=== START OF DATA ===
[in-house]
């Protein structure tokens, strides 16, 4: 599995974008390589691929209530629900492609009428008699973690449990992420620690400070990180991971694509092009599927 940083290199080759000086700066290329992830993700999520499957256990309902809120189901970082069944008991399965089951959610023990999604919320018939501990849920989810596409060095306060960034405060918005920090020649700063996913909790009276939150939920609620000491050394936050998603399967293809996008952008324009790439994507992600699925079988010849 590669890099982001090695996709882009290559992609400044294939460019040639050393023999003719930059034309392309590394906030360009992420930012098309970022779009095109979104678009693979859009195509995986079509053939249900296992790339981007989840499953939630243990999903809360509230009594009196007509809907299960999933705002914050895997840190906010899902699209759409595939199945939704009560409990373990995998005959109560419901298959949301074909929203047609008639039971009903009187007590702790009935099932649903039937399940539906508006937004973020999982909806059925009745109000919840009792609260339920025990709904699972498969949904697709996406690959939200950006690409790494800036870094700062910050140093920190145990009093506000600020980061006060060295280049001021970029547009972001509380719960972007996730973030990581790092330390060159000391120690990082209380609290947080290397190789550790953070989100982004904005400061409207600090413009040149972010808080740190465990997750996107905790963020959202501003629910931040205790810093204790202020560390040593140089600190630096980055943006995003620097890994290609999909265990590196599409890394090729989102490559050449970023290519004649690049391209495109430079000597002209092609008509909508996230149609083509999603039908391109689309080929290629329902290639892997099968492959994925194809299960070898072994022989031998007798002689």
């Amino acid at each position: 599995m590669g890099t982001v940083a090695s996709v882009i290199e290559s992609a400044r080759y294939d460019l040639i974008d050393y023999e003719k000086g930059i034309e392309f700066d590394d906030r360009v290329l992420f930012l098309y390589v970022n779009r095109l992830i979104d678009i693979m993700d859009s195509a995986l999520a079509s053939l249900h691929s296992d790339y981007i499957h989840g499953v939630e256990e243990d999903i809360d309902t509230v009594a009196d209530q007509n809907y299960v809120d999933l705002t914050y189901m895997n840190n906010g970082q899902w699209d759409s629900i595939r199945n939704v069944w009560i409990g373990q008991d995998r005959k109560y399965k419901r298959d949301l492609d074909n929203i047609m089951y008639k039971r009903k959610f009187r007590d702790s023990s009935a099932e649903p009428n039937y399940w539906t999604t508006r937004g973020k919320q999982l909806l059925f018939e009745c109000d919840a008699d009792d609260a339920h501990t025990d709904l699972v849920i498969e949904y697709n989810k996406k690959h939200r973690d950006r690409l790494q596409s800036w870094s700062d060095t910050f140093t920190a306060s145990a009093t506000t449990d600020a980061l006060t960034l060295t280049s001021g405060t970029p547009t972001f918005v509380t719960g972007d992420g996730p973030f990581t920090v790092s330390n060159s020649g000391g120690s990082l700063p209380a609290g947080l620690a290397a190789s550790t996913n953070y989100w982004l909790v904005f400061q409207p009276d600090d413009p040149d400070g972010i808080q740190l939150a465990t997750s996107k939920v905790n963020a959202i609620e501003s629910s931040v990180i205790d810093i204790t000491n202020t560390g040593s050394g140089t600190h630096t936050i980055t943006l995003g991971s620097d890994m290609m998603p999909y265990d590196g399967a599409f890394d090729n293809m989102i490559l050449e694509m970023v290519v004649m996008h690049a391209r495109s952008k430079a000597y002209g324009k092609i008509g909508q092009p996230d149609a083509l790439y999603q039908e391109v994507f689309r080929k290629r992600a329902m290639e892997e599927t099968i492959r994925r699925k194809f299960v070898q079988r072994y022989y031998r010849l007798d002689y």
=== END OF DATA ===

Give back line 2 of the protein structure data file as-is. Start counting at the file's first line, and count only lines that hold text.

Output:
């Protein structure tokens, strides 16, 4: 599995974008390589691929209530629900492609009428008699973690449990992420620690400070990180991971694509092009599927 940083290199080759000086700066290329992830993700999520499957256990309902809120189901970082069944008991399965089951959610023990999604919320018939501990849920989810596409060095306060960034405060918005920090020649700063996913909790009276939150939920609620000491050394936050998603399967293809996008952008324009790439994507992600699925079988010849 590669890099982001090695996709882009290559992609400044294939460019040639050393023999003719930059034309392309590394906030360009992420930012098309970022779009095109979104678009693979859009195509995986079509053939249900296992790339981007989840499953939630243990999903809360509230009594009196007509809907299960999933705002914050895997840190906010899902699209759409595939199945939704009560409990373990995998005959109560419901298959949301074909929203047609008639039971009903009187007590702790009935099932649903039937399940539906508006937004973020999982909806059925009745109000919840009792609260339920025990709904699972498969949904697709996406690959939200950006690409790494800036870094700062910050140093920190145990009093506000600020980061006060060295280049001021970029547009972001509380719960972007996730973030990581790092330390060159000391120690990082209380609290947080290397190789550790953070989100982004904005400061409207600090413009040149972010808080740190465990997750996107905790963020959202501003629910931040205790810093204790202020560390040593140089600190630096980055943006995003620097890994290609999909265990590196599409890394090729989102490559050449970023290519004649690049391209495109430079000597002209092609008509909508996230149609083509999603039908391109689309080929290629329902290639892997099968492959994925194809299960070898072994022989031998007798002689």